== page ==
2019 Brno MotoGP FP2 Result: A Quartararo Deja Vu

The surface heated up and the action livened up for the second outing of the day in the premier class. After lots of hard rubber slathered the track for the first half of the session, the likes of Maverick Viñales snuck in some softs to take charge of proceedings by six tenths of a second heading into the final time attack. With good odds on rain making an appearance in FP3, the final seven minutes of the second practice session got fast and frantic and Fabio Quartararo proved his speed once again. After going under the radar in the morning, the Frenchman had dropped all the way back to 18th position before coming out of nowhere to claim the top of the timesheets. There were no challengers left with fresh enough tyres to have a say in the results and Quartararo grabbed Friday’s headlines by two hundredths of a second from Marc Marquez – in a rather familiar plotline.

Marquez used most of the session to put the not-so-new carbon reinforced frame to the test and stuck to his beloved hard tyres for two fairly consistent runs. After joining the final time attack, the Spaniard posted the first 1:55 time of the weekend, before Quartararo joined that select two-man group. Jack Miller showcased the sci-fi Ducati package best on his run to third position but his top time was tied with factory colleague Andrea Dovizioso’s. The FP1 leader laid low in FP2 and waited until the final ten minutes to improve on his morning’s work.

The early spotlight moved off Viñales towards the end but the Yamaha man kept close in fifth position, less than three tenths of a second slower than his Petronas branded teammate. After holding an early lead in FP2, Alex Rins fought to keep a top six position and was the final rider within half a second of Quartararo. Franco Morbidelli continued to be upstaged by his teammate but put in a solid performance in seventh spot, ahead of the factory machines of Cal Crutchlow and Valentino Rossi. To his credit, Yamaha’s veteran had far from a carefree Friday, Rossi provisionally in the top ten when smoke started pouring out the back of his bike. After crawling to pitlane, the Italian was able to rejoin the action and sneak back into provisional Q2 places.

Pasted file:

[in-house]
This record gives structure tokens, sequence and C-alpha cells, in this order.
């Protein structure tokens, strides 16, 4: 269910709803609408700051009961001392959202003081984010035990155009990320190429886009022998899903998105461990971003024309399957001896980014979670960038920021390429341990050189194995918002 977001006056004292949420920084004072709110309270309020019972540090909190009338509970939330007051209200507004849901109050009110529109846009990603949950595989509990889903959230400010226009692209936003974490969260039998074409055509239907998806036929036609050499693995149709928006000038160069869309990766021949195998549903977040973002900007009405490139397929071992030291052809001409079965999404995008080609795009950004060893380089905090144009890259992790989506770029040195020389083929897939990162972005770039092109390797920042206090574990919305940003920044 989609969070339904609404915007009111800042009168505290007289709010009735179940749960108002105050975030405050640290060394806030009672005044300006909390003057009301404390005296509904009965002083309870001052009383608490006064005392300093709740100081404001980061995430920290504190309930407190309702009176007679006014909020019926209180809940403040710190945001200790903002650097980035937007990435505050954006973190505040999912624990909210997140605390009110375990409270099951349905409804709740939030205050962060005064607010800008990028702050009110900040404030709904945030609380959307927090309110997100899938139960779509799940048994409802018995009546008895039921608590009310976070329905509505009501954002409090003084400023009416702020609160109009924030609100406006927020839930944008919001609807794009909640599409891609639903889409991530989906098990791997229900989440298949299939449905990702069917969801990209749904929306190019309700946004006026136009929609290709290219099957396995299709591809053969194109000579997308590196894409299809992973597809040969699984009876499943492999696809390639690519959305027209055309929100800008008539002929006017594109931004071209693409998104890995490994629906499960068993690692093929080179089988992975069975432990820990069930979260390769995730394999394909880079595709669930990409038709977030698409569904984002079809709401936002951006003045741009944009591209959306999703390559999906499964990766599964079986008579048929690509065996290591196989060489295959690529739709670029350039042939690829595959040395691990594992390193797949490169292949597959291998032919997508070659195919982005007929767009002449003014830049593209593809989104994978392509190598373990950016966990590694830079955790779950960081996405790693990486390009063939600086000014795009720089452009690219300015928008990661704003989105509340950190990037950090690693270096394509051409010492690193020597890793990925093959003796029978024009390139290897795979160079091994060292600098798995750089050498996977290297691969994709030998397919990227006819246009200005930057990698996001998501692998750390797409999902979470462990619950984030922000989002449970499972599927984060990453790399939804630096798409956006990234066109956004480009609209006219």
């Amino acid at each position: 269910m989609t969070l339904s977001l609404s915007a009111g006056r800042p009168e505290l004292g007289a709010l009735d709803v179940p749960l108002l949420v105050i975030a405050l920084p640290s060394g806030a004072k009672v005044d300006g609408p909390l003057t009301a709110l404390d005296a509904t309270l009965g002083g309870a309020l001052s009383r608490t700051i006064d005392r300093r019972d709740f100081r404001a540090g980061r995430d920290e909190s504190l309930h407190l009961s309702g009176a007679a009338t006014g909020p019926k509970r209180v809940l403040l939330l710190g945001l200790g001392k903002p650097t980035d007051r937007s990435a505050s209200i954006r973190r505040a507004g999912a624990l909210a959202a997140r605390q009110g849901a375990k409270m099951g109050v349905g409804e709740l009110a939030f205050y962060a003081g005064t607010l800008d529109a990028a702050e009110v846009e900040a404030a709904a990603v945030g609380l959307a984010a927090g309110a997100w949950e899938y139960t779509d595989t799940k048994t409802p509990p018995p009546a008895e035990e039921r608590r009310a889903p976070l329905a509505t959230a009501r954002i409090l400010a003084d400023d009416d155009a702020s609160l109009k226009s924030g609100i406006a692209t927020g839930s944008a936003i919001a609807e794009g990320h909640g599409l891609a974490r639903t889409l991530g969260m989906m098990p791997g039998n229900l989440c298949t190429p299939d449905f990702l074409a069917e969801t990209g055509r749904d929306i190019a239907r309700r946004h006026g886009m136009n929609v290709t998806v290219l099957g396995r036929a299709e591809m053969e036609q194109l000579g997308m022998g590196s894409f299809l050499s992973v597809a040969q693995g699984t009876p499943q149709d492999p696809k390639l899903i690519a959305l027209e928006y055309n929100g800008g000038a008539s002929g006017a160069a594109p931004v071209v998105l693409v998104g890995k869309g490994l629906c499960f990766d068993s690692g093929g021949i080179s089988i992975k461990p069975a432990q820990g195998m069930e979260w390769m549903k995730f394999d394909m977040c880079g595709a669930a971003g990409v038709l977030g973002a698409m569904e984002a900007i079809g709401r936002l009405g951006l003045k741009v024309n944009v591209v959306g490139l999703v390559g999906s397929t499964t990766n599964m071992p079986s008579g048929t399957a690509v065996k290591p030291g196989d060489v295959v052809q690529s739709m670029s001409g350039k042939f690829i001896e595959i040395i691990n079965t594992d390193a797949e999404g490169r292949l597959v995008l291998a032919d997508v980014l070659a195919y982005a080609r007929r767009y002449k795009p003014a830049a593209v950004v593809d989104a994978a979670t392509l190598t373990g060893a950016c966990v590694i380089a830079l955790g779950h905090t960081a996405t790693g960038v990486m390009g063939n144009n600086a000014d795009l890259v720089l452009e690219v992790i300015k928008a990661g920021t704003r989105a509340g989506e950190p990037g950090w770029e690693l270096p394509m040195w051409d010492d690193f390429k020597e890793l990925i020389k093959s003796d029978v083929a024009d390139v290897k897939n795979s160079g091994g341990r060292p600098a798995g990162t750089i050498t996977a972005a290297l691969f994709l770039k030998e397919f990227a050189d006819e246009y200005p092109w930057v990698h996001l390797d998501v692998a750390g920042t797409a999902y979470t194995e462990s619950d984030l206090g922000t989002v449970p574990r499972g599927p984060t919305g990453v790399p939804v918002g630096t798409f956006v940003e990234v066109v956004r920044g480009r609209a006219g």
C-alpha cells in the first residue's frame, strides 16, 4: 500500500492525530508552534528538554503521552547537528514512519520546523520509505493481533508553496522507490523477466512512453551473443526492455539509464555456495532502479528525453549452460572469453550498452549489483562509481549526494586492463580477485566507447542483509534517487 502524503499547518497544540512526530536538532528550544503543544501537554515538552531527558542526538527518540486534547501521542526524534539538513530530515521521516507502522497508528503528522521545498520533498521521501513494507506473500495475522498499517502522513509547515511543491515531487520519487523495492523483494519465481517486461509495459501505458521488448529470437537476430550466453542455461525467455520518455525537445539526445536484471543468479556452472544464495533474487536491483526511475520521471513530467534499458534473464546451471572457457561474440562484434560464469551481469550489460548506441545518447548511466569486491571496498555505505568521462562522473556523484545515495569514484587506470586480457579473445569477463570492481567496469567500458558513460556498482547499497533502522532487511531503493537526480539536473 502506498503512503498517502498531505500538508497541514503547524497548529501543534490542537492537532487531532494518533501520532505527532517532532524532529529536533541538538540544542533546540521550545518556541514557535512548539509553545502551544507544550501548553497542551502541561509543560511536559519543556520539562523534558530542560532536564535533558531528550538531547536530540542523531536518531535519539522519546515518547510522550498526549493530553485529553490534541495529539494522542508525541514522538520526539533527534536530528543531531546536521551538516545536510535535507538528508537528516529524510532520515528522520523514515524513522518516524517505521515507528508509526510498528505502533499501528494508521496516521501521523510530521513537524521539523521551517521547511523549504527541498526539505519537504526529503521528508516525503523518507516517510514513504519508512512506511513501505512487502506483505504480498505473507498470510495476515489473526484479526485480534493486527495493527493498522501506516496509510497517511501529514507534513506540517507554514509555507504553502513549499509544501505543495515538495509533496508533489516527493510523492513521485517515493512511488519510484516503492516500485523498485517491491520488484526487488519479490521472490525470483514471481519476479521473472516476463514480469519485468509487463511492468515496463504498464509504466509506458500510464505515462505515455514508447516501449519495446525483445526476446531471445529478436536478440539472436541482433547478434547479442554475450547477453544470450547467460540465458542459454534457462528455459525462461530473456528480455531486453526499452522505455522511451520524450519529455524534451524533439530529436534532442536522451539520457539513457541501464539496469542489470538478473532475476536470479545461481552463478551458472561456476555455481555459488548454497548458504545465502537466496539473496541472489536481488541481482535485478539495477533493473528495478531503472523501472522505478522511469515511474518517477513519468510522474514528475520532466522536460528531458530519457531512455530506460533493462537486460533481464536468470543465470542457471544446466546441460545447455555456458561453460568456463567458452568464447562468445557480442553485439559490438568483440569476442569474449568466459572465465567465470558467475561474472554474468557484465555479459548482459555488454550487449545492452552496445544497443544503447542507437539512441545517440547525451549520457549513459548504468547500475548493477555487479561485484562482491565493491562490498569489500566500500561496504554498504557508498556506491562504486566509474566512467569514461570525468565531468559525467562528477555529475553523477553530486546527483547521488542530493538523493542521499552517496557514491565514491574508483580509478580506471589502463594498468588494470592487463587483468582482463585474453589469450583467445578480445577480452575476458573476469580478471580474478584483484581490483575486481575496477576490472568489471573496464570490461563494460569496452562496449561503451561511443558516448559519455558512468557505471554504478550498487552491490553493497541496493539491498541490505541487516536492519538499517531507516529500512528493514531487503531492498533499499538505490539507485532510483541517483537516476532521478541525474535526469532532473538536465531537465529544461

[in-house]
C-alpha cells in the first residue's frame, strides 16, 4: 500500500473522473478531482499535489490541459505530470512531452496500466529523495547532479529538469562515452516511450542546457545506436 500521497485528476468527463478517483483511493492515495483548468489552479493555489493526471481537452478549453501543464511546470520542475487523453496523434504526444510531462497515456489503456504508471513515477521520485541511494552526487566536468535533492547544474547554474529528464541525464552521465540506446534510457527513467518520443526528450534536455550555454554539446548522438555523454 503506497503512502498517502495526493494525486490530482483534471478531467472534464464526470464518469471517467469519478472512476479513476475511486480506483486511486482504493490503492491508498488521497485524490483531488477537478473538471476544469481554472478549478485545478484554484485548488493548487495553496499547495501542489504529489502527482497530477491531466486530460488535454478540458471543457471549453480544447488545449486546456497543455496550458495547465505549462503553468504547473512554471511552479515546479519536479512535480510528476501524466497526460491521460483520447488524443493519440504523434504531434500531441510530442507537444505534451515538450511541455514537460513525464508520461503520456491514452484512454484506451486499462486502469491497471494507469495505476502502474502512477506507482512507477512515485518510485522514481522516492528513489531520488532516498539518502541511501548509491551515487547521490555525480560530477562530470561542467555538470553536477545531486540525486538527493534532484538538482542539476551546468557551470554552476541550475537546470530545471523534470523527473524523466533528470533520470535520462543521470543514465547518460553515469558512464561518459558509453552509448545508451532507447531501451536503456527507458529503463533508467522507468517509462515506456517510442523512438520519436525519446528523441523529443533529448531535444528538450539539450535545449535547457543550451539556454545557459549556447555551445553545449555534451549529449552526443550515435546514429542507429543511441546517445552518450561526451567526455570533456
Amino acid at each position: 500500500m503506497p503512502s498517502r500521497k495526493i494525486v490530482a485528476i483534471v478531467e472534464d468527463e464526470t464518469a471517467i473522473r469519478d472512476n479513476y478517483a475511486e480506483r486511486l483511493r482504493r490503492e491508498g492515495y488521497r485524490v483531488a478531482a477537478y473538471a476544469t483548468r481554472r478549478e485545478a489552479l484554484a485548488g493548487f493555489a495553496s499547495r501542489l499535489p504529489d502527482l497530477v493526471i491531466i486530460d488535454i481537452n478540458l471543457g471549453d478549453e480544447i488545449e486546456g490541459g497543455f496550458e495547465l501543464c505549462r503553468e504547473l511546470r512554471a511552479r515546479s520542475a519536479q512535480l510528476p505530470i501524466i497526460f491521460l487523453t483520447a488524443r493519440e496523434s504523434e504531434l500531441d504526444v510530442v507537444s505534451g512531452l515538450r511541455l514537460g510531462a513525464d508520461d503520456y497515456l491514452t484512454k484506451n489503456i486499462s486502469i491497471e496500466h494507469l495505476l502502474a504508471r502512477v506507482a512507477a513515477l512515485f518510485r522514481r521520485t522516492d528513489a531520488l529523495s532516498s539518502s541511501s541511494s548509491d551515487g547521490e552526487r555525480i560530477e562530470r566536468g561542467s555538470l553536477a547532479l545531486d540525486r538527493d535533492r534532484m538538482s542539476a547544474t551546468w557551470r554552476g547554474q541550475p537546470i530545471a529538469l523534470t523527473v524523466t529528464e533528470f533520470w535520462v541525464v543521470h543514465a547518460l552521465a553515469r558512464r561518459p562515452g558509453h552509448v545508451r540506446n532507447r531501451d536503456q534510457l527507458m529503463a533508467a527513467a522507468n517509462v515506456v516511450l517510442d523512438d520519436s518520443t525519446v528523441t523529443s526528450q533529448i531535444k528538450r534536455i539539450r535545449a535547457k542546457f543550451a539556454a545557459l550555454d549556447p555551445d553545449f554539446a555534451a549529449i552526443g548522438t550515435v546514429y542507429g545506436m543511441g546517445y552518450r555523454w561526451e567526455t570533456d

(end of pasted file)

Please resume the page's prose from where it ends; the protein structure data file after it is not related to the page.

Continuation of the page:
Danilo Petrucci rounded out the top ten, demoting Joan Mir and the impressive duo of Takaaki Nakagami and Miguel Oliveira. The Japanese rider looked impressive throughout the session but a late crash cost him dearly, while the Portuguese rider’s promising improvements weren’t quite enough to keep him inside those all-important top ten places.


Pos. Num. Rider Bike Time Gap 1st Prev.
1 20 Fabio QUARTARARO Yamaha 1'55.802    
2 93 Marc MARQUEZ Honda 1'55.825 0.023 0.023
3 43 Jack MILLER Ducati 1'56.071 0.269 0.246
4 4 Andrea DOVIZIOSO Ducati 1'56.071 0.269  
5 12 Maverick VIÑALES Yamaha 1'56.084 0.282 0.013
6 42 Alex RINS Suzuki 1'56.225 0.423 0.141
7 21 Franco MORBIDELLI Yamaha 1'56.419 0.617 0.194
8 35 Cal CRUTCHLOW Honda 1'56.443 0.641 0.024
9 46 Valentino ROSSI Yamaha 1'56.527 0.725 0.084
10 9 Danilo PETRUCCI Ducati 1'56.593 0.791 0.066
11 36 Joan MIR Suzuki 1'56.620 0.818 0.027
12 30 Takaaki NAKAGAMI Honda 1'56.662 0.860 0.042
13 88 Miguel OLIVEIRA KTM 1'56.732 0.930 0.070
14 6 Stefan BRADL Honda 1'56.876 1.074 0.144
15 41 Aleix ESPARGARO Aprilia 1'56.958 1.156 0.082
16 53 Tito RABAT Ducati 1'57.057 1.255 0.099
17 50 Sylvain GUINTOLI Suzuki 1'57.098 1.296 0.041
18 29 Andrea IANNONE Aprilia 1'57.256 1.454 0.158
19 55 Hafizh SYAHRIN KTM 1'57.484 1.682 0.228
20 5 Johann ZARCO KTM 1'57.496 1.694 0.012
21 17 Karel ABRAHAM Ducati 1'57.562 1.760 0.066
22 44 Pol ESPARGARO KTM 1'57.792 1.990 0.230
23 63 Francesco BAGNAIA Ducati 1'57.893 2.091 0.101
Round Number: 
Tweet Button: 

Back to top


When Session 2 begun the Suzuki of Rins was the first one on track. I noticed that it slided and buckeled out of turn 8 so I started to see how the other bikes behaved there.    The most composed one was Marquez. Hardly a move out of the turn and on to the small straight. The second best behaving was Rossi. It did move a little ( up and down ) but everytime it went "up" it looked like he got more speed.   The worst one was the KTM....  Well.. tied with the factory Ducati.. the rest was somwhere innbetween.  I did not notice no20...  he was so far down the timing sheets so I never looked at his bike.